Peter Campbell's Sporting Diary
I had a little chuckle this week again around 10.50 on Tuesday when the list of GAA fixtures for the coming seven days popped up in the email inbox. It seems that the GAA computer has not been informed of the lockdown!
It was the second week that the fixtures have been sent out (they are sent automatically). But when you see the full list with the second round of club league games, it brings it all home.
In this, the final Sporting Diary until normality in sport returns, I will allow myself to stray away from the world of sport and comment on the new normal which we are experiencing at the moment.
Walks of no more than two kilometres (or thereabouts) are the norm. There are some great pictures circulating on social media, on WhatsApp, etc., seeing the funny side of this new normal. Like the scene from that wonderful film, The Shawshank Redemption, where 'Red' asks Andy 'what are you in for?' And Andy replies: 'Walking 2.1 kilometres'.
There are many others relating to Mayo and their troubles in breaking the Sam Maguire Curse, the latest being that 'Mayo have planted spuds in MacHale Park so they will have something to lift in September'.
But on a more serious note, we all have a big part to play in getting the Good Ship Ireland back on safe waters once more. Self isolation is a big part of everyone's life. But with the modern technologies, self isolation is not really a hardship.
I know there are elderly people living alone who will find it difficult. But most of them have been through tough times before and will be more prepared than some of our younger citizens.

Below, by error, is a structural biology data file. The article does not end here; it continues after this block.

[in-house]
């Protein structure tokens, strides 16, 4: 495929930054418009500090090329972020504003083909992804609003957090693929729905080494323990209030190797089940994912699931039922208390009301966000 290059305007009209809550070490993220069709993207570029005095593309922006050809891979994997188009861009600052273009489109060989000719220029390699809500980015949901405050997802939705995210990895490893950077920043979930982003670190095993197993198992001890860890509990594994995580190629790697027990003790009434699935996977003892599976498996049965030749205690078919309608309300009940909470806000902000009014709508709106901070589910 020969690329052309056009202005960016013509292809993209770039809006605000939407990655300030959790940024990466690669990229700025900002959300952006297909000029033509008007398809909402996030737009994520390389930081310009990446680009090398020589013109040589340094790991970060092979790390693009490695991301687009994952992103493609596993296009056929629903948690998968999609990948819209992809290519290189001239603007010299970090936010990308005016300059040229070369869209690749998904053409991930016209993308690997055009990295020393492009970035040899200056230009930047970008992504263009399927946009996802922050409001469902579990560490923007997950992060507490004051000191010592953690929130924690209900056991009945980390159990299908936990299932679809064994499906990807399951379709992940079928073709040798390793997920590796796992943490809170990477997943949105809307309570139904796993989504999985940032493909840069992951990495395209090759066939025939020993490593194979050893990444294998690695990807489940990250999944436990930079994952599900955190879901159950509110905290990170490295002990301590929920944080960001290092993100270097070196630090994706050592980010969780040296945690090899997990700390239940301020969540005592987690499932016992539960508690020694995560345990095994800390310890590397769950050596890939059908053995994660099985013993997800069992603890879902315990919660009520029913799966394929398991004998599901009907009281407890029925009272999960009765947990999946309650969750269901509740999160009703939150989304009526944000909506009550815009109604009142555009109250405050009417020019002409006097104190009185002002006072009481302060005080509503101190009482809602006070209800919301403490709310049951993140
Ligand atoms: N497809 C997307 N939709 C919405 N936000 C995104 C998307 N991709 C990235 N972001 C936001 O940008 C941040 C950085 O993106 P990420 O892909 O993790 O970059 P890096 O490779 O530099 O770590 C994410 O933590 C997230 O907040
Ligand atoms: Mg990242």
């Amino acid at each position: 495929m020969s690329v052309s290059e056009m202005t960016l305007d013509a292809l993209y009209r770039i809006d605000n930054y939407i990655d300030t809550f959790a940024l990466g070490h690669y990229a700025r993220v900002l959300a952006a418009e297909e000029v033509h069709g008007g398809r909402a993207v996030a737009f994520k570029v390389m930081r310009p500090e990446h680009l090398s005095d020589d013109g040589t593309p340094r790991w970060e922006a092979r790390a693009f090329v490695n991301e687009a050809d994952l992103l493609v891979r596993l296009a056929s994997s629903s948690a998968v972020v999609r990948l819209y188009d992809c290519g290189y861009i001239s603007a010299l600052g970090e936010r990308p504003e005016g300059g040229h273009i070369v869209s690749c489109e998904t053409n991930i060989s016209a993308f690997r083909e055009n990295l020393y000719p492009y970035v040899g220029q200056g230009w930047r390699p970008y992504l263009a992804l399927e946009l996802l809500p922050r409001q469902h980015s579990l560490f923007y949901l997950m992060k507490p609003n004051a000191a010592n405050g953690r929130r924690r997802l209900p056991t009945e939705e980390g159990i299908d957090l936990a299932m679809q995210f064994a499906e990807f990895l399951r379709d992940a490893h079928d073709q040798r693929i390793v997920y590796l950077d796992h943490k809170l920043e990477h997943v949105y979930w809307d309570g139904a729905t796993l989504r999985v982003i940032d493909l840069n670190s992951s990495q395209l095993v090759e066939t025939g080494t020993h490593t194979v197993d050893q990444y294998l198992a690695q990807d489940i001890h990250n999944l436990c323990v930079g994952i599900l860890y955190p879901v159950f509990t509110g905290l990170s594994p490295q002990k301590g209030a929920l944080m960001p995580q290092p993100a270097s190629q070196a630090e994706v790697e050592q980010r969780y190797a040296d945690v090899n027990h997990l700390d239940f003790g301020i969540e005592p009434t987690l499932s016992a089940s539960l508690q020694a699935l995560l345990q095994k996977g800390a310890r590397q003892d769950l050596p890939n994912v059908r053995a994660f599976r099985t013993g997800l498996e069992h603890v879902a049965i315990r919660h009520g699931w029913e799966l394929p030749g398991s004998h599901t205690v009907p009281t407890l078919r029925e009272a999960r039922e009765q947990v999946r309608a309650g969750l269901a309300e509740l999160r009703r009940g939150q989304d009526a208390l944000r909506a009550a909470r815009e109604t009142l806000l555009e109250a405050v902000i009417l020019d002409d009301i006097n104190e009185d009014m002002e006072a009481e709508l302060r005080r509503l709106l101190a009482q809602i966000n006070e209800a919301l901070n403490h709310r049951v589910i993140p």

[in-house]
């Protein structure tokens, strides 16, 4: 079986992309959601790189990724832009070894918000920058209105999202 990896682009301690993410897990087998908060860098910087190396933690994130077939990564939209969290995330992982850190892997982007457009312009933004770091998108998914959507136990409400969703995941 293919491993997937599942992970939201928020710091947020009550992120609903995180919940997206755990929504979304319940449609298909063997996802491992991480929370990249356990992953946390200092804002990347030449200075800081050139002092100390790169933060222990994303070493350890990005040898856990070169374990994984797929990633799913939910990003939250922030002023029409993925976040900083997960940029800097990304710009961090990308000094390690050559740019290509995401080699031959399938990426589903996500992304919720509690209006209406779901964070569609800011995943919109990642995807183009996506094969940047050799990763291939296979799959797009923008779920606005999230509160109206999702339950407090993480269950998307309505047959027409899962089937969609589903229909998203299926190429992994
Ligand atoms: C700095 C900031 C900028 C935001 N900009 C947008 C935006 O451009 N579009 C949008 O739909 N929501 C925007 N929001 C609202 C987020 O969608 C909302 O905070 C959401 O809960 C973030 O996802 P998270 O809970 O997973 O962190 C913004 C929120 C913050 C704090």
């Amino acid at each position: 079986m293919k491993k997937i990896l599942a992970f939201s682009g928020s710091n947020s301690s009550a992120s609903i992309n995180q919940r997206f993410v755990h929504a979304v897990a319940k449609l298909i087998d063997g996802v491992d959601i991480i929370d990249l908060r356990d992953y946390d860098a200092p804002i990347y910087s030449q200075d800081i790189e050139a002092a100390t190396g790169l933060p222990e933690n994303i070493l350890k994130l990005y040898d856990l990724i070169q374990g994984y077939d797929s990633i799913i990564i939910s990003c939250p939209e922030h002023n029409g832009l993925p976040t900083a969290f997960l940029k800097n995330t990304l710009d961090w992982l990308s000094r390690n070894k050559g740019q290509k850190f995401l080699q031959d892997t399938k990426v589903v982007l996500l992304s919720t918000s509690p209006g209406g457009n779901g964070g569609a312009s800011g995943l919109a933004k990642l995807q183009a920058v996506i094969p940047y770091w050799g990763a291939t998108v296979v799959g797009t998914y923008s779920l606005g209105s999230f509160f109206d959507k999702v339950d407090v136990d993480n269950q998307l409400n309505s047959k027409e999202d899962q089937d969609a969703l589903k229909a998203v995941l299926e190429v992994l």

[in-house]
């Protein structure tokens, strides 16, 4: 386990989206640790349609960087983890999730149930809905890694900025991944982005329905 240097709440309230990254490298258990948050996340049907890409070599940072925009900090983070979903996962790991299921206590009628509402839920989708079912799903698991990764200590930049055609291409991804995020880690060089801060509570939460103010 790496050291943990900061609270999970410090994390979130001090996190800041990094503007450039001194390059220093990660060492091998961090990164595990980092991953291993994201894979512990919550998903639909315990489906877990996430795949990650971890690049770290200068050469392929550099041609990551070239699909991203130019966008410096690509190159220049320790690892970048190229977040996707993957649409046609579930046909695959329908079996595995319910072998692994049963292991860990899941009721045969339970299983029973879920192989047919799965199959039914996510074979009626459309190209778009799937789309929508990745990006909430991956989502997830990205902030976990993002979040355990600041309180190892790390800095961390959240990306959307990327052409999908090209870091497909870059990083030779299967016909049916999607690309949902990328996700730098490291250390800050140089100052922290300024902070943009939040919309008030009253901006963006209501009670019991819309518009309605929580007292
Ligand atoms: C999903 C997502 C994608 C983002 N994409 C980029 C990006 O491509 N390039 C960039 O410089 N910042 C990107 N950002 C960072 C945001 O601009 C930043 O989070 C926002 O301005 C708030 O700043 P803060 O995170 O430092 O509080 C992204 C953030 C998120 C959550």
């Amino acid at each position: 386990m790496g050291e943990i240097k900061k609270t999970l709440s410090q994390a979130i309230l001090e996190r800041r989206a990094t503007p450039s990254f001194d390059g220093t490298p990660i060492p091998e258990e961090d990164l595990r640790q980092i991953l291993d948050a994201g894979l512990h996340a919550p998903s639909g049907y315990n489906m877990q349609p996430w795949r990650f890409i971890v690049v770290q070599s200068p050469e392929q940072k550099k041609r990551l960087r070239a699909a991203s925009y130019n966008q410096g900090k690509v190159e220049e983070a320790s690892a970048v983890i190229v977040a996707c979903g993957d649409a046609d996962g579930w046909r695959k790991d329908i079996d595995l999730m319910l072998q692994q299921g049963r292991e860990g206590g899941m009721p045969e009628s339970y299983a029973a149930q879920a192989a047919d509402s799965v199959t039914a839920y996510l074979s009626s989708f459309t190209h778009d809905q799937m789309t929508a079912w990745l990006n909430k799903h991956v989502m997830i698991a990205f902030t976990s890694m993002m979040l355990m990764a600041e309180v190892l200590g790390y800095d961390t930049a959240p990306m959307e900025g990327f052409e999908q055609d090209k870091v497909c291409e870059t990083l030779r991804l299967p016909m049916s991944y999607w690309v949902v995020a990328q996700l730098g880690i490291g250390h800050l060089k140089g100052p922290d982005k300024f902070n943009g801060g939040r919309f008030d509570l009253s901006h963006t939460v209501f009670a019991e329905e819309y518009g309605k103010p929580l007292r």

It will be tough on those young people who were used to unhindered freedom. They, more than anyone, will suffer in these times, but they are also the most important people in this struggle. To get to the endgame, the younger generation have to play the team game, to put it in sport terms.
We have been very fortunate in this country to have had leaders in so many fields stepping up to the plate in this fight. When we look at the leadership provided in Ireland compared to what has and is happening in other countries, we should be very proud.
Normally our politicians get (and sometimes deserve) a bad press, but for the last month or so, we have seen what real leadership is.
And at the top of the fight we are so lucky to have a Chief Medical Officer of the calibre of William Gerard Anthony Holohan (better known as Dr Tony Holohan). In years to come his name will always be associated with the Covid-19 pandemic, but it will also be associated with clarity and calmness as he speaks to the nation at each evening's press conference.
In looking up his CV on wikipedia, it says Holohan was born in Dublin but grew up in Limerick. He graduated from medical school in UCD in 1991. His rise through the ranks was quick and he and was appointed Deputy Chief Medical Officer in 2001 and Chief Medical Officer in 2008.
It is just over one month ago, on February 29, that Dr Tony Holohan made the first announcement that Covid-19 had spread to Ireland. I don't think he has missed one press briefing since then and his advice, his assuredness, his steady hand is, hopefully, steering Good Ship Ireland on course to a safe landing.
Hopefully, the old normal will then return. And we will again look forward to checking the Inbox at 10.50 on Tuesdays to see the GAA fixture list for the next seven days.
See you when sport resumes!
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